With his trademark bluntness, US President Donald Trump has put Pakistan on notice with a virtual ultimatum warning that it “has much to lose” by backing terrorists and held out threat of action against them within its borders.
Outlining his administration’s long-awaited Afghanistan policy on Monday, he accused Pakistan of sheltering “the same organisations that try every single day to kill our people” and warned “It has much to lose by continuing to harbour terrorists”.
“We have been paying Pakistan billions and billions of dollars, at the same time they are housing the very terrorists that we are fighting,” he said. “But that will have to change and that will change immediately.”
In an implied warning to Islamabad, he added, “These killers need to know they have nowhere to hide – that no place is beyond the reach of American arms.”
Republican Senator Lindsey Graham and former House Speaker Newt Gingrich, both said on Fox TV this was a warning to Islamabad that the US could act directly inside Pakistan against those attacking Americans in Afghanistan.
Adding to the pressure on Pakistan, in a first for an American President, Trump brought India directly into the equation by assigning a strategic role for India.
He asked India “to help us more with Afghanistan” and said a “critical part of the South Asia strategy for America is to further develop its strategic partnership with India — the world’s largest democracy and a key security and economic partner of the US.”
Trump presented his strategy for the 16-year Afghanistan war in what was billed as an address to the nation at Fort Myer, near Washington, three weeks before the anniversary of 9/11 attacks on the US by the Al Qaeda operating from that country.
Guided by a triumvirate of military generals, Chief of State John Kelly, Secretary of Defence James Mattis and National Security Adviser H.R. McMaster, Trump stepped back from his campaign rhetoric of pulling out from Afghanistan.
He acknowledged that from the Oval Office he now saw things differently “from his original instincts” after receiving advice on the situation on Afghanistan.
But he also stuck to a core tenet of his foreign policy, limiting American missions: “We are not nation-building again. We are killing terrorists.”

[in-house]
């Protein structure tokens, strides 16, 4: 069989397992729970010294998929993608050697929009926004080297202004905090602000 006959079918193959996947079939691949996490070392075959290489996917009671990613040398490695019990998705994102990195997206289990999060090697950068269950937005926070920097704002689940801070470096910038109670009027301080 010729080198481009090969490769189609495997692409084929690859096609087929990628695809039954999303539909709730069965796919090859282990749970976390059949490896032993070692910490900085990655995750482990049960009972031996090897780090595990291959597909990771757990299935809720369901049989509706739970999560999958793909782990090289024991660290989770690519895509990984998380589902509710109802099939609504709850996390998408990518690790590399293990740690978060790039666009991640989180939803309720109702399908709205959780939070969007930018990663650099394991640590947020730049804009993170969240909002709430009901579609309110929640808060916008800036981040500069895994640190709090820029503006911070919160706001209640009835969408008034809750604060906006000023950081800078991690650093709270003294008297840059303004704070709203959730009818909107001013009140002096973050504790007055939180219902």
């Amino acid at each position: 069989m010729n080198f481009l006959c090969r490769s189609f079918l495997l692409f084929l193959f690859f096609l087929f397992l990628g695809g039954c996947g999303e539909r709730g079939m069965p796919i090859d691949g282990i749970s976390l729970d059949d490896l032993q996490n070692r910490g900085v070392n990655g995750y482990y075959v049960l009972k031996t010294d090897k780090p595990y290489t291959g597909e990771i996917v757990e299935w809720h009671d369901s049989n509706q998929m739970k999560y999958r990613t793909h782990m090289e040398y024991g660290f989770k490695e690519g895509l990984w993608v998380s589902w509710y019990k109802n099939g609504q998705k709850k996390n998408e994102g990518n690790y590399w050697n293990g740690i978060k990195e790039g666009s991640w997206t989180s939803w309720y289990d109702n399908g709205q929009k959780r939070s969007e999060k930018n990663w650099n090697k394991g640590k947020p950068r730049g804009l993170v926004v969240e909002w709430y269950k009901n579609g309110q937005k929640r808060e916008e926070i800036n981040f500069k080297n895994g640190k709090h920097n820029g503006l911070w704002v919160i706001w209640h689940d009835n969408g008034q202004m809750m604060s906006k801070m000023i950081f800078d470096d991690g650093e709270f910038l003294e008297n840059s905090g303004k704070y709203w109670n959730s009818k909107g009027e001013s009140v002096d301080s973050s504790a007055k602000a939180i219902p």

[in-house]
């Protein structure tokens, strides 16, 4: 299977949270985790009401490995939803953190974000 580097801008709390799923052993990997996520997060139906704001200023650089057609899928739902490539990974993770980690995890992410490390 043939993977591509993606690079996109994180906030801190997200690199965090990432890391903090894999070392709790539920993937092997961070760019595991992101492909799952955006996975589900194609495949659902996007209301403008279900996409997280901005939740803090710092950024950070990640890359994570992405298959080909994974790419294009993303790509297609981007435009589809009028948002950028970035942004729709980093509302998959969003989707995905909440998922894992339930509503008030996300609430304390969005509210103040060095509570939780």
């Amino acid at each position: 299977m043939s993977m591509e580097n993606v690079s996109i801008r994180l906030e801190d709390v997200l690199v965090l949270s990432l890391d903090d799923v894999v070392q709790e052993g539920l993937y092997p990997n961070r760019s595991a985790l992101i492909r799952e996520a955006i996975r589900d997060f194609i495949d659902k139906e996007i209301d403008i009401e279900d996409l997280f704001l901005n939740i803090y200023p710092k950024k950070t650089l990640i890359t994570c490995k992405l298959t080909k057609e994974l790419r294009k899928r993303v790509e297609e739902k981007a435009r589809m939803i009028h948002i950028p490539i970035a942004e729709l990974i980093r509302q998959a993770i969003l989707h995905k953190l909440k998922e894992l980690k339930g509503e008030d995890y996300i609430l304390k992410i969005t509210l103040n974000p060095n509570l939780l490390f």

He called the new policy “Principled Realism” and said: “We will no longer use American military might to construct democracies in far away lands, or try to rebuild other countries in our own image – those days are now over.”
Speaking bluntly, he said “The next pillar of our new strategy is a change in our approach to Pakistan” and asserted, “We can no longer be silent about Pakistan’s safe havens for terrorist organisations, the Taliban, and other groups that pose a threat to the region and beyond.”
“We will also expand authority for American armed forces to target the terrorist and criminal networks that sow violence and chaos throughout Afghanistan,” he said.
“These killers need to know they have nowhere to hide – that no place is beyond the reach of American arms.”
“I have already lifted restrictions the previous administration placed on our warfighters that prevented the Secretary of Defence and our commanders in the field from fully and swiftly waging battle against the enemy,” he said.
But he played the cards close to his chest and did not provide any specifics, only saying, “We will not talk about numbers of troops or our plans for further military activities.”
He added that he would not set any timetables as his predecessor Barack Obama had.
Trump said, “From now on, victory will have a clear definition: attacking our enemies, obliterating IS (Islamic State), crushing Al Qaeda, preventing the Taliban from taking over the country, and stopping mass terror attacks against Americans before they emerge.”
At the same time he held out a vague promise of allowing a role for elements from the Taliban in an Afghan government after the Islamic extremists are decisively defeated.
In a statement after Trump’s speech, Secretary of State Rex Tillerson, however, held out an olive branch. “The Taliban has a path to peace and political legitimacy through a negotiated political settlement to end the war. We stand ready to support peace talks between the Afghan government and the Taliban without preconditions.”
Trump raised the spectre of nuclear threats emanating from Pakistan at two levels.
“We must prevent nuclear weapons and materials from coming into the hands of terrorists and being used against us,” Trump said.
The other danger he saw was from Pakistan’s backing for terrorists against India. “The threat is worse because Pakistan and India are two nuclear-armed states whose tense relations threaten to spiral into conflict,” he said.